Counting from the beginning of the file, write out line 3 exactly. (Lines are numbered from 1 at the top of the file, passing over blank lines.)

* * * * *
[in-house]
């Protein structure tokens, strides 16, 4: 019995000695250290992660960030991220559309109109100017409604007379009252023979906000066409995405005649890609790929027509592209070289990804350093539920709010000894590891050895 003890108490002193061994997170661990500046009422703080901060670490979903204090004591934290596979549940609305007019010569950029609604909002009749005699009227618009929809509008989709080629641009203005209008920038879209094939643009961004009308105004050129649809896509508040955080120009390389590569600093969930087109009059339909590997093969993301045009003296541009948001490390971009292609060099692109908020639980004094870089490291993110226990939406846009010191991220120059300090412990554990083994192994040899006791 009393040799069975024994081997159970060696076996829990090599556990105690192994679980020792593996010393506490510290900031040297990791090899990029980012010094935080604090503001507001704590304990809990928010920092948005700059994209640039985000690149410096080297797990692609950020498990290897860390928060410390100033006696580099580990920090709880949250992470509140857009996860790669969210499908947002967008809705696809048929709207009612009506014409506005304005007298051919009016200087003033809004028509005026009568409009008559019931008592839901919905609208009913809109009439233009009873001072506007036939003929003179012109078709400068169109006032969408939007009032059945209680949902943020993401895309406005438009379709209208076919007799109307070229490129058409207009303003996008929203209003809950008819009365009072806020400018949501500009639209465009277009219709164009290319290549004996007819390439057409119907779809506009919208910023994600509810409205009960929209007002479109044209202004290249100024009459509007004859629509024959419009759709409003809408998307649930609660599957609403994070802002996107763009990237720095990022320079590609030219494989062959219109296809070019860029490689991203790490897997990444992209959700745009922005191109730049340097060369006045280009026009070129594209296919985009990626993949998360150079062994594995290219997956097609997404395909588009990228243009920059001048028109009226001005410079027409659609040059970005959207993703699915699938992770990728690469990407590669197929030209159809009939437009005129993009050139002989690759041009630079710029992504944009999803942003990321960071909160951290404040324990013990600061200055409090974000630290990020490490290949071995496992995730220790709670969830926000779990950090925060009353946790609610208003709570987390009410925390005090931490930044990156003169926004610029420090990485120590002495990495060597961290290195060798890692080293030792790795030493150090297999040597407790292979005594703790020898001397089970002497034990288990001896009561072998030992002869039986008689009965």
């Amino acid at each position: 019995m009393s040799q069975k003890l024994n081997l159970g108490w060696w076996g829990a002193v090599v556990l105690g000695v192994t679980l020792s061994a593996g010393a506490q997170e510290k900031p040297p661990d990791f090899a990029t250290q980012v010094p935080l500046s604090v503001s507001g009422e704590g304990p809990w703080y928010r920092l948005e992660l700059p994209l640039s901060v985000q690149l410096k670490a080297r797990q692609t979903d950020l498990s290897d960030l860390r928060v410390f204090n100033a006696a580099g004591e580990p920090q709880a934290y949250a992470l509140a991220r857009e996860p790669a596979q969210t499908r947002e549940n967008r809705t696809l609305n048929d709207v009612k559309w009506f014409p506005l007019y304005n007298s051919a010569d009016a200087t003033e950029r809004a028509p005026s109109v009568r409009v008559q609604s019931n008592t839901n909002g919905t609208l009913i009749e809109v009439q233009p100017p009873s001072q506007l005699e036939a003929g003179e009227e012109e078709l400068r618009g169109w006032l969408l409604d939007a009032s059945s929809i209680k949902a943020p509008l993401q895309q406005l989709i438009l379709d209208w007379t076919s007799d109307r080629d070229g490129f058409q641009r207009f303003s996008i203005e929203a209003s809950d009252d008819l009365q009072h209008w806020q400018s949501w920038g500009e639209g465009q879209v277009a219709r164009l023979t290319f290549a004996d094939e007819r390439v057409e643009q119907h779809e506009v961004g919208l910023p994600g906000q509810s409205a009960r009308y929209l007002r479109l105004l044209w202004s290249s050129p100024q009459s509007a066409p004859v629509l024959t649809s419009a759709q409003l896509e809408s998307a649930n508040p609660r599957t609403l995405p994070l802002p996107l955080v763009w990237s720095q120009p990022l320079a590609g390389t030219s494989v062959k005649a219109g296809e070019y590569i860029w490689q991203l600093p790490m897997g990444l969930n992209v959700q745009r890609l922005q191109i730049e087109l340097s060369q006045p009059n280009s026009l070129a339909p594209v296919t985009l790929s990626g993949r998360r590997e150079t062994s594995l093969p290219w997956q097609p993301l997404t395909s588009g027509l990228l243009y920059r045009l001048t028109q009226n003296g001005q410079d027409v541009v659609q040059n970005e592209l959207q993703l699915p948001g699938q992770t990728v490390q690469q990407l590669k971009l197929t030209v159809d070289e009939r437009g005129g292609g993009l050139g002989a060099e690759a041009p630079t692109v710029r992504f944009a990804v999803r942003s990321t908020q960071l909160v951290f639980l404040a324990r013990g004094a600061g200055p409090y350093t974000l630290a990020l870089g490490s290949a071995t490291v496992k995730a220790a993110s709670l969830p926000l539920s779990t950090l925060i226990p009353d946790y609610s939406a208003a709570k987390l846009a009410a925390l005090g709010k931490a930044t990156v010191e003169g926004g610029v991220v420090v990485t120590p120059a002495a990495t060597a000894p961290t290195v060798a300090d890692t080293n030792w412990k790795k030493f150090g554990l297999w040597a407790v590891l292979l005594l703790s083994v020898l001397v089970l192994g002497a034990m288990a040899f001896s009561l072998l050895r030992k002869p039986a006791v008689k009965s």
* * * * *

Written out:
């Amino acid at each position: 019995m009393s040799q069975k003890l024994n081997l159970g108490w060696w076996g829990a002193v090599v556990l105690g000695v192994t679980l020792s061994a593996g010393a506490q997170e510290k900031p040297p661990d990791f090899a990029t250290q980012v010094p935080l500046s604090v503001s507001g009422e704590g304990p809990w703080y928010r920092l948005e992660l700059p994209l640039s901060v985000q690149l410096k670490a080297r797990q692609t979903d950020l498990s290897d960030l860390r928060v410390f204090n100033a006696a580099g004591e580990p920090q709880a934290y949250a992470l509140a991220r857009e996860p790669a596979q969210t499908r947002e549940n967008r809705t696809l609305n048929d709207v009612k559309w009506f014409p506005l007019y304005n007298s051919a010569d009016a200087t003033e950029r809004a028509p005026s109109v009568r409009v008559q609604s019931n008592t839901n909002g919905t609208l009913i009749e809109v009439q233009p100017p009873s001072q506007l005699e036939a003929g003179e009227e012109e078709l400068r618009g169109w006032l969408l409604d939007a009032s059945s929809i209680k949902a943020p509008l993401q895309q406005l989709i438009l379709d209208w007379t076919s007799d109307r080629d070229g490129f058409q641009r207009f303003s996008i203005e929203a209003s809950d009252d008819l009365q009072h209008w806020q400018s949501w920038g500009e639209g465009q879209v277009a219709r164009l023979t290319f290549a004996d094939e007819r390439v057409e643009q119907h779809e506009v961004g919208l910023p994600g906000q509810s409205a009960r009308y929209l007002r479109l105004l044209w202004s290249s050129p100024q009459s509007a066409p004859v629509l024959t649809s419009a759709q409003l896509e809408s998307a649930n508040p609660r599957t609403l995405p994070l802002p996107l955080v763009w990237s720095q120009p990022l320079a590609g390389t030219s494989v062959k005649a219109g296809e070019y590569i860029w490689q991203l600093p790490m897997g990444l969930n992209v959700q745009r890609l922005q191109i730049e087109l340097s060369q006045p009059n280009s026009l070129a339909p594209v296919t985009l790929s990626g993949r998360r590997e150079t062994s594995l093969p290219w997956q097609p993301l997404t395909s588009g027509l990228l243009y920059r045009l001048t028109q009226n003296g001005q410079d027409v541009v659609q040059n970005e592209l959207q993703l699915p948001g699938q992770t990728v490390q690469q990407l590669k971009l197929t030209v159809d070289e009939r437009g005129g292609g993009l050139g002989a060099e690759a041009p630079t692109v710029r992504f944009a990804v999803r942003s990321t908020q960071l909160v951290f639980l404040a324990r013990g004094a600061g200055p409090y350093t974000l630290a990020l870089g490490s290949a071995t490291v496992k995730a220790a993110s709670l969830p926000l539920s779990t950090l925060i226990p009353d946790y609610s939406a208003a709570k987390l846009a009410a925390l005090g709010k931490a930044t990156v010191e003169g926004g610029v991220v420090v990485t120590p120059a002495a990495t060597a000894p961290t290195v060798a300090d890692t080293n030792w412990k790795k030493f150090g554990l297999w040597a407790v590891l292979l005594l703790s083994v020898l001397v089970l192994g002497a034990m288990a040899f001896s009561l072998l050895r030992k002869p039986a006791v008689k009965s």